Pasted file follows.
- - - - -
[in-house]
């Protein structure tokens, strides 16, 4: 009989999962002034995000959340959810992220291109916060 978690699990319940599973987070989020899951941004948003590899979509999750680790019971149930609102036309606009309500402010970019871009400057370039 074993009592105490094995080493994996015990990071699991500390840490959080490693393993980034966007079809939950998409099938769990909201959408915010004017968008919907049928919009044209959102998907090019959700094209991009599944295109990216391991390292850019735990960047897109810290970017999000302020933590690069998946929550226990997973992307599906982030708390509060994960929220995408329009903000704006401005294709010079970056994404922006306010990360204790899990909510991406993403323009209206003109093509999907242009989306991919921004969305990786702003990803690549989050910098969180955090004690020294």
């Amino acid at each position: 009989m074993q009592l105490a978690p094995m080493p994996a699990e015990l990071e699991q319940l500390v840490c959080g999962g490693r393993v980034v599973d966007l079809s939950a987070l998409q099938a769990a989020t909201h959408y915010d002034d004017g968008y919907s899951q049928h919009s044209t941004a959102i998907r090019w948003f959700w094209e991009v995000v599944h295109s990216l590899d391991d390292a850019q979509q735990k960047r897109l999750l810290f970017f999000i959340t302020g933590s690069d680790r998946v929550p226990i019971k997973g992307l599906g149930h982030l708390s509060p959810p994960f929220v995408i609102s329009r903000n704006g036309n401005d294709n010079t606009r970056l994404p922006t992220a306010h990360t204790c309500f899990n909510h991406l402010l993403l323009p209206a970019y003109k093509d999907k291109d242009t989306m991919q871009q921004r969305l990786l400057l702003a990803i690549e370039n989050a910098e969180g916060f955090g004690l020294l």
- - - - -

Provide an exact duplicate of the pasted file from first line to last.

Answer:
[in-house]
């Protein structure tokens, strides 16, 4: 009989999962002034995000959340959810992220291109916060 978690699990319940599973987070989020899951941004948003590899979509999750680790019971149930609102036309606009309500402010970019871009400057370039 074993009592105490094995080493994996015990990071699991500390840490959080490693393993980034966007079809939950998409099938769990909201959408915010004017968008919907049928919009044209959102998907090019959700094209991009599944295109990216391991390292850019735990960047897109810290970017999000302020933590690069998946929550226990997973992307599906982030708390509060994960929220995408329009903000704006401005294709010079970056994404922006306010990360204790899990909510991406993403323009209206003109093509999907242009989306991919921004969305990786702003990803690549989050910098969180955090004690020294």
């Amino acid at each position: 009989m074993q009592l105490a978690p094995m080493p994996a699990e015990l990071e699991q319940l500390v840490c959080g999962g490693r393993v980034v599973d966007l079809s939950a987070l998409q099938a769990a989020t909201h959408y915010d002034d004017g968008y919907s899951q049928h919009s044209t941004a959102i998907r090019w948003f959700w094209e991009v995000v599944h295109s990216l590899d391991d390292a850019q979509q735990k960047r897109l999750l810290f970017f999000i959340t302020g933590s690069d680790r998946v929550p226990i019971k997973g992307l599906g149930h982030l708390s509060p959810p994960f929220v995408i609102s329009r903000n704006g036309n401005d294709n010079t606009r970056l994404p922006t992220a306010h990360t204790c309500f899990n909510h991406l402010l993403l323009p209206a970019y003109k093509d999907k291109d242009t989306m991919q871009q921004r969305l990786l400057l702003a990803i690549e370039n989050a910098e969180g916060f955090g004690l020294l």